The Connecticut Magazine: An Illustrated Monthly, Volume 9

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William Farrand Felch, George C. Atwell, H. Phelps Arms, Francis Trevelyan Miller
Connecticut Magazine Company, 1905 - Connecticut

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Anthony Austin, great great grandfather to Stephen Fuller Austin (Austin, Texas fame).

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This copy of The Connecticut Magazine in 1905 contains a dramatic and graphic description of the battle This issue of The Connecticut Magazine contains a vivid and heartrending description of the woes of the defenders of Fort Griswold in 1781 toward the end of the Revolutionary War. It concerns the Battle of Fort Griswold and the way that the townsmen of Groton defended against the 800 British troops under the leadership of the traitor, Benedict Arnold. This article is not the complete picture of the battle, but the personal story of the Avery families that fought and died or were severely wounded. The title of the article is "The Hive of the Averys." In the family of Elder Parke Avery, he lost two sons, Jasper, 37 and Elisha, 26 and a grandson, Thomas age 17. Two more sons were severely wounded. Lt Parke Avery Jr lost an eye with a bayonet thrust and his brother, Ebenezer Avery suffered from his wounds for the rest of his life. His wife's nephew, Capt William Latham was also wounded and imprisoned. Capt. Latham's 12 year old son was captured and held by Benedict Arnold and rescued by his mother, Eunice Latham. Thus, one family suffered huge losses. This battle took place on September 6, 1781 long after the fall of Yorktown. Benedict Arnold was ordered by the British to destroy the towns of New London and Groton , Connecticut . Benedict Arnold had grown up in the neighboring town of Norwich and knew many of these people personally. His army succeeded in burning most of New London and part of Groton. Over 80 local men died in the Battle of Fort Griswold. 

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Page 303 - It is better for thee to enter halt into life than having two feet to be cast into hell, into the fire that never shall be quenched. Where their worm dieth not, and the fire is not quenched.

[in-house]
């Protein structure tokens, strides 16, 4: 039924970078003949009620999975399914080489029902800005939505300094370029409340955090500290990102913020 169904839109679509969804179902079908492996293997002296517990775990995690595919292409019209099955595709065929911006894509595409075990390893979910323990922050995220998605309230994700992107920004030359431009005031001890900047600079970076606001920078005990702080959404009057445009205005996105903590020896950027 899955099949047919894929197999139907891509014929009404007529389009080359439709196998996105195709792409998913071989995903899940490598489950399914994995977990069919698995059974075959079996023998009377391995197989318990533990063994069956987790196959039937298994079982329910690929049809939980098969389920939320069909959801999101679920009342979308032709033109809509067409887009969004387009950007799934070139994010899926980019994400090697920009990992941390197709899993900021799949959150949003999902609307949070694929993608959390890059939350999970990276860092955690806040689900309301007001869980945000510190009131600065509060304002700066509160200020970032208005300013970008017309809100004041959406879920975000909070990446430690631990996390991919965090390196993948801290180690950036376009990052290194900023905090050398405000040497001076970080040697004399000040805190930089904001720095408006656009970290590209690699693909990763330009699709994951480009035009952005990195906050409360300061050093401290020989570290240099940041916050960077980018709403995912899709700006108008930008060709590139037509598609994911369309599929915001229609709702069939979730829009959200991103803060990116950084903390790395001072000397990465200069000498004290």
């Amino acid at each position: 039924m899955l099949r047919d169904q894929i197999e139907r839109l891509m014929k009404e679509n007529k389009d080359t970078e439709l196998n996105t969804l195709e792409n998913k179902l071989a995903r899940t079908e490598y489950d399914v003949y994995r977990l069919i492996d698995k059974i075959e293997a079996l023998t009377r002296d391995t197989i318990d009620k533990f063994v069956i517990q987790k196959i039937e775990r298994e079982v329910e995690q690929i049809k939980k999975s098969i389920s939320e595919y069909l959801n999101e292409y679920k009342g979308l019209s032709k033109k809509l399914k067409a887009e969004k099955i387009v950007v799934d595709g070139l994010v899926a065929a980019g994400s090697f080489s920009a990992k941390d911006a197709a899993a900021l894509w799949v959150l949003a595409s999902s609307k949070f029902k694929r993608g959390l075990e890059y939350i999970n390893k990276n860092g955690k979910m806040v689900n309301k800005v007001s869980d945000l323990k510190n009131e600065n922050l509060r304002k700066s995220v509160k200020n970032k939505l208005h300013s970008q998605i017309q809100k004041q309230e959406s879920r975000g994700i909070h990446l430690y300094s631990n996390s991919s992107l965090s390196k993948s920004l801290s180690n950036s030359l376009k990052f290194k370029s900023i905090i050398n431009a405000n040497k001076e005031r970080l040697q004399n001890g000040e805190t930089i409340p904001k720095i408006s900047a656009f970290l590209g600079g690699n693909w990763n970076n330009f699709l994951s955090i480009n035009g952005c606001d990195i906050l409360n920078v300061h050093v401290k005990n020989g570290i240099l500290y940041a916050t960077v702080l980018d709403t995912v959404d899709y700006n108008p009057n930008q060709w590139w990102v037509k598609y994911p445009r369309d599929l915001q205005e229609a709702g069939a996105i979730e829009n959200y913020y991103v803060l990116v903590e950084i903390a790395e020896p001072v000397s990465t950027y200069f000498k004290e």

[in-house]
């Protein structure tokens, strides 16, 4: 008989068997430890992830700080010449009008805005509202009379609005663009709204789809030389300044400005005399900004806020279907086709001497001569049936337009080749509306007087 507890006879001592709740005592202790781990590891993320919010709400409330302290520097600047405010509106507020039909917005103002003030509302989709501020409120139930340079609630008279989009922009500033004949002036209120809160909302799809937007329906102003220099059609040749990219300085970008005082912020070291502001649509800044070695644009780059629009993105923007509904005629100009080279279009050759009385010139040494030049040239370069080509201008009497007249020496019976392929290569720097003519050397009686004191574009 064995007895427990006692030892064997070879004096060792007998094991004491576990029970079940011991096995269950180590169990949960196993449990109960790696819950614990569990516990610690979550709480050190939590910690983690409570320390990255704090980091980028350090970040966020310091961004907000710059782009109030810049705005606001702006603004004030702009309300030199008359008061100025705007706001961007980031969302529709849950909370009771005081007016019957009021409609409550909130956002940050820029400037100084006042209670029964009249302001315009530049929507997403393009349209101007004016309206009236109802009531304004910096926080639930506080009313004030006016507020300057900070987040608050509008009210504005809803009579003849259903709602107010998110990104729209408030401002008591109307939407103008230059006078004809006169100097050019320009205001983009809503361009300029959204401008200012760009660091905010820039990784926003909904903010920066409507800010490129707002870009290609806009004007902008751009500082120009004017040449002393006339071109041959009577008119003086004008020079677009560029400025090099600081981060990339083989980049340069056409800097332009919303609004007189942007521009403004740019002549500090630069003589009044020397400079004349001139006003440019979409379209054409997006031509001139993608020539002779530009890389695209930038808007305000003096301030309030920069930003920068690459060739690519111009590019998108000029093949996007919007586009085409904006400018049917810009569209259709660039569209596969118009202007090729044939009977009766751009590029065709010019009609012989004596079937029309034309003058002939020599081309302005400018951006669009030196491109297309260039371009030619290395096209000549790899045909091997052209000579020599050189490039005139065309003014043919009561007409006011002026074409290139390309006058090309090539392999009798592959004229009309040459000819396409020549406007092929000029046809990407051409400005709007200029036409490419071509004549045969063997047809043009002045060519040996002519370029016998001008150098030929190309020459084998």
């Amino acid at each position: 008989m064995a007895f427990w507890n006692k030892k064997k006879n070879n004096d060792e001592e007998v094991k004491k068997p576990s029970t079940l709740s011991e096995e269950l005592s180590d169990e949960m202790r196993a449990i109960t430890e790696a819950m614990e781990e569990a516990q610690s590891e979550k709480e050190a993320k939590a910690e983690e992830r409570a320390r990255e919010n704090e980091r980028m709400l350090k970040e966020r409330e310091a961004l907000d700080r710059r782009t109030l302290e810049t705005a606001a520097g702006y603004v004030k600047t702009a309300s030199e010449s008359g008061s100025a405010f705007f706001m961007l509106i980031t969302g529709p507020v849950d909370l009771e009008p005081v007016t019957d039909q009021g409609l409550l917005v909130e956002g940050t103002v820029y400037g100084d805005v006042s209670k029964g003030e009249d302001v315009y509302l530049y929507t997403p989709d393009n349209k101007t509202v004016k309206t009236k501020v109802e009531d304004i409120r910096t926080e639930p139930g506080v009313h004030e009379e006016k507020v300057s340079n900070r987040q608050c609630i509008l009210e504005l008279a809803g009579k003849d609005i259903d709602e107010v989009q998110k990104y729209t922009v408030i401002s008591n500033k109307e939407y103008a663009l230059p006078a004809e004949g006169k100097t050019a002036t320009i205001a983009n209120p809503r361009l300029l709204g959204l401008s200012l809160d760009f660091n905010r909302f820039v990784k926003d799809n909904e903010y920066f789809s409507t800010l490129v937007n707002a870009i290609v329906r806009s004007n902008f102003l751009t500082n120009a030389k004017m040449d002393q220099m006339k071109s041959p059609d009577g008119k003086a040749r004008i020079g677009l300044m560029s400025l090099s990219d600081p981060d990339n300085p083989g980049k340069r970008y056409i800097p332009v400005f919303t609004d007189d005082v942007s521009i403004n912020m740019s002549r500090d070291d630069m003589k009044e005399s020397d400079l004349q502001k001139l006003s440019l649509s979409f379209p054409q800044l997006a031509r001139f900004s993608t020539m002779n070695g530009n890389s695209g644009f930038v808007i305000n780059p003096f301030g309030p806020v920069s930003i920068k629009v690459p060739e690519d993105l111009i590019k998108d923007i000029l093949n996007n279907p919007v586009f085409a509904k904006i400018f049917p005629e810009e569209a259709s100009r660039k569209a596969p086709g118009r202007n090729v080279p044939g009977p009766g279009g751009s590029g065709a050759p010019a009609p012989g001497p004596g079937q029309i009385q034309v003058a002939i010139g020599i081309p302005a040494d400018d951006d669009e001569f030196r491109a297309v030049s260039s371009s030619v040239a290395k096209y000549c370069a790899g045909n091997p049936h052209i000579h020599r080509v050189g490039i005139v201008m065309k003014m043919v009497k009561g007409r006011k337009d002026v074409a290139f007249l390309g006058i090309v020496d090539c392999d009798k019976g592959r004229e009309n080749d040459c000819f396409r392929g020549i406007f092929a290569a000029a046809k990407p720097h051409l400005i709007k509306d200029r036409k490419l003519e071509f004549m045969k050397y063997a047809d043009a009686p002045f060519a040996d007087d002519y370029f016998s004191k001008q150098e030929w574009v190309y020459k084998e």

Page 55 - I loved a Love once, fairest among women: Closed are her doors on me, I must not see her All, all are gone, the old familiar faces.
Page 542 - Take counsel, execute judgment; make thy shadow as the night in the midst of the noonday ; hide the outcasts; bewray not him that wandereth. Let mine outcasts dwell with thee, Moab ; be thou a covert to them from the face of the spoiler : for the extortioner is at an end, the spoiler ceaseth, the oppressors are consumed out of the land.
Page 45 - Had I a sword of keener steel — That blue blade that the king's son bears, — but this Blunt thing — !" he snapt and flung it from his hand, And lowering crept away and left the field. Then came the king's son, wounded, sore bestead, And weaponless, and saw the broken sword, Hilt-buried in the dry and trodden sand, And ran and snatched it, and with battle shout Lifted afresh, he hewed his enemy down, And saved a great cause that heroic day.
Page 289 - By marriage, the husband and wife are one person in law: that is, the very being or legal existence of the woman is suspended during the marriage, or at least is incorporated and consolidated into that of the husband...
Page 266 - Princes, this clay must be your bed In spite of all your towers! The tall, the wise, the reverend head, Must lie as low as ours.
Page 289 - Of law there can be no less acknowledged, than that her seat is the bosom of God, her voice the harmony of the world ; all things in heaven and earth do her homage, the very least as feeling her care, and the greatest as not exempted from her power...
Page 488 - Read it on yon bristling steel ! Ask it — ye who will. Fear ye foes who kill for hire ? Will ye to your homes retire ? Look behind you ! They're afire...
Page 304 - Behold, what manner of love the Father hath bestowed upon us, that we should be called the sons of God ! Beloved, now are we the sons of God : and it doth not yet appear what we shall be ; but we know, that when he shall appear, we shall be like him : for we shall see him as he is,
Page 45 - I beheld, or dreamed it in a dream: — There spread a cloud of dust along a plain; And underneath the cloud, or in it, raged A furious battle, and men yelled, and swords Shocked upon swords and shields. A prince's banner Wavered, then staggered backward, hemmed by foes. A craven hung along the battle's edge, And thought, "Had I a sword of keener steel — That blue blade that the king's son bears, — but this Blunt thing — !" he snapt and flung it from his hand, And lowering crept away and left...

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